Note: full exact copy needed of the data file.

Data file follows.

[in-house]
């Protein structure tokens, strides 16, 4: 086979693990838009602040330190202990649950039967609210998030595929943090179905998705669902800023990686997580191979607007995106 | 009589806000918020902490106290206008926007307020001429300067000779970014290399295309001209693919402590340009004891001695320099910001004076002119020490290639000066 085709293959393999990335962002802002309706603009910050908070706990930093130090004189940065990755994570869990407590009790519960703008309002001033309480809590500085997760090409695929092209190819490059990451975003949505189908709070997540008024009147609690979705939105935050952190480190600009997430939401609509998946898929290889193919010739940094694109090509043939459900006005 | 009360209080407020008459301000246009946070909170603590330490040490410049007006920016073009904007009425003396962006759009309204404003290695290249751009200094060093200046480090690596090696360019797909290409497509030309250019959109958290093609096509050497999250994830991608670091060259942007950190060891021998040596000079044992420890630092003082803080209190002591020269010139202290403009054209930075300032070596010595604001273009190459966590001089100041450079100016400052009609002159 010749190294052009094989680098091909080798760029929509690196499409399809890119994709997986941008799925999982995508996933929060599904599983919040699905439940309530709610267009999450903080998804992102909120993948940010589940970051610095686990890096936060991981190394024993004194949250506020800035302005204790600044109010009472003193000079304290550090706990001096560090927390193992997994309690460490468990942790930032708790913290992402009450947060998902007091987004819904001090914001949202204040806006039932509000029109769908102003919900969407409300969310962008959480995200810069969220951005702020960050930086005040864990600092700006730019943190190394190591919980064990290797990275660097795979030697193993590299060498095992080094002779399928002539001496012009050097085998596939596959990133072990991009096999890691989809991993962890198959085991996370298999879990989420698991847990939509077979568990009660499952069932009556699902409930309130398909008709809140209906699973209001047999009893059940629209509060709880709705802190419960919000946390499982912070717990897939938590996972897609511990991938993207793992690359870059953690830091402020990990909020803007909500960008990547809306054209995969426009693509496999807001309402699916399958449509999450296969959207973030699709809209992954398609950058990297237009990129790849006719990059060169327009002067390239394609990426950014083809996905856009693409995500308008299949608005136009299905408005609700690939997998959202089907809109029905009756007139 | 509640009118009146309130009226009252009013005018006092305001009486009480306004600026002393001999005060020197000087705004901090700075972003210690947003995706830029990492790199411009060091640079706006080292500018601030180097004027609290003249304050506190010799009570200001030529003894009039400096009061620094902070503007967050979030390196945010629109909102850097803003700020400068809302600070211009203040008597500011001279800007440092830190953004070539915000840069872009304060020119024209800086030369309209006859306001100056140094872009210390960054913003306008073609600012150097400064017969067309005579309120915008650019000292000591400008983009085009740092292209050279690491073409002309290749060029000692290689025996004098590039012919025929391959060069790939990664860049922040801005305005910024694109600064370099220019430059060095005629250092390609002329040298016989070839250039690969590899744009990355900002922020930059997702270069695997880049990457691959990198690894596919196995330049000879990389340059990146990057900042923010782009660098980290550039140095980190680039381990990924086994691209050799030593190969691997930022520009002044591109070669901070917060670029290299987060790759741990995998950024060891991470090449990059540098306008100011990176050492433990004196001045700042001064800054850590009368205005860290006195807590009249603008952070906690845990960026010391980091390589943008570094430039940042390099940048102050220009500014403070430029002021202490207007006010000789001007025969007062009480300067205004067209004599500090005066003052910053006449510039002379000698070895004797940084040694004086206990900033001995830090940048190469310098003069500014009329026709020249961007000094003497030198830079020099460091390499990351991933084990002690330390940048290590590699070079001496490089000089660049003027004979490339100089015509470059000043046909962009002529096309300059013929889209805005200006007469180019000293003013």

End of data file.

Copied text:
[in-house]
């Protein structure tokens, strides 16, 4: 086979693990838009602040330190202990649950039967609210998030595929943090179905998705669902800023990686997580191979607007995106 | 009589806000918020902490106290206008926007307020001429300067000779970014290399295309001209693919402590340009004891001695320099910001004076002119020490290639000066 085709293959393999990335962002802002309706603009910050908070706990930093130090004189940065990755994570869990407590009790519960703008309002001033309480809590500085997760090409695929092209190819490059990451975003949505189908709070997540008024009147609690979705939105935050952190480190600009997430939401609509998946898929290889193919010739940094694109090509043939459900006005 | 009360209080407020008459301000246009946070909170603590330490040490410049007006920016073009904007009425003396962006759009309204404003290695290249751009200094060093200046480090690596090696360019797909290409497509030309250019959109958290093609096509050497999250994830991608670091060259942007950190060891021998040596000079044992420890630092003082803080209190002591020269010139202290403009054209930075300032070596010595604001273009190459966590001089100041450079100016400052009609002159 010749190294052009094989680098091909080798760029929509690196499409399809890119994709997986941008799925999982995508996933929060599904599983919040699905439940309530709610267009999450903080998804992102909120993948940010589940970051610095686990890096936060991981190394024993004194949250506020800035302005204790600044109010009472003193000079304290550090706990001096560090927390193992997994309690460490468990942790930032708790913290992402009450947060998902007091987004819904001090914001949202204040806006039932509000029109769908102003919900969407409300969310962008959480995200810069969220951005702020960050930086005040864990600092700006730019943190190394190591919980064990290797990275660097795979030697193993590299060498095992080094002779399928002539001496012009050097085998596939596959990133072990991009096999890691989809991993962890198959085991996370298999879990989420698991847990939509077979568990009660499952069932009556699902409930309130398909008709809140209906699973209001047999009893059940629209509060709880709705802190419960919000946390499982912070717990897939938590996972897609511990991938993207793992690359870059953690830091402020990990909020803007909500960008990547809306054209995969426009693509496999807001309402699916399958449509999450296969959207973030699709809209992954398609950058990297237009990129790849006719990059060169327009002067390239394609990426950014083809996905856009693409995500308008299949608005136009299905408005609700690939997998959202089907809109029905009756007139 | 509640009118009146309130009226009252009013005018006092305001009486009480306004600026002393001999005060020197000087705004901090700075972003210690947003995706830029990492790199411009060091640079706006080292500018601030180097004027609290003249304050506190010799009570200001030529003894009039400096009061620094902070503007967050979030390196945010629109909102850097803003700020400068809302600070211009203040008597500011001279800007440092830190953004070539915000840069872009304060020119024209800086030369309209006859306001100056140094872009210390960054913003306008073609600012150097400064017969067309005579309120915008650019000292000591400008983009085009740092292209050279690491073409002309290749060029000692290689025996004098590039012919025929391959060069790939990664860049922040801005305005910024694109600064370099220019430059060095005629250092390609002329040298016989070839250039690969590899744009990355900002922020930059997702270069695997880049990457691959990198690894596919196995330049000879990389340059990146990057900042923010782009660098980290550039140095980190680039381990990924086994691209050799030593190969691997930022520009002044591109070669901070917060670029290299987060790759741990995998950024060891991470090449990059540098306008100011990176050492433990004196001045700042001064800054850590009368205005860290006195807590009249603008952070906690845990960026010391980091390589943008570094430039940042390099940048102050220009500014403070430029002021202490207007006010000789001007025969007062009480300067205004067209004599500090005066003052910053006449510039002379000698070895004797940084040694004086206990900033001995830090940048190469310098003069500014009329026709020249961007000094003497030198830079020099460091390499990351991933084990002690330390940048290590590699070079001496490089000089660049003027004979490339100089015509470059000043046909962009002529096309300059013929889209805005200006007469180019000293003013």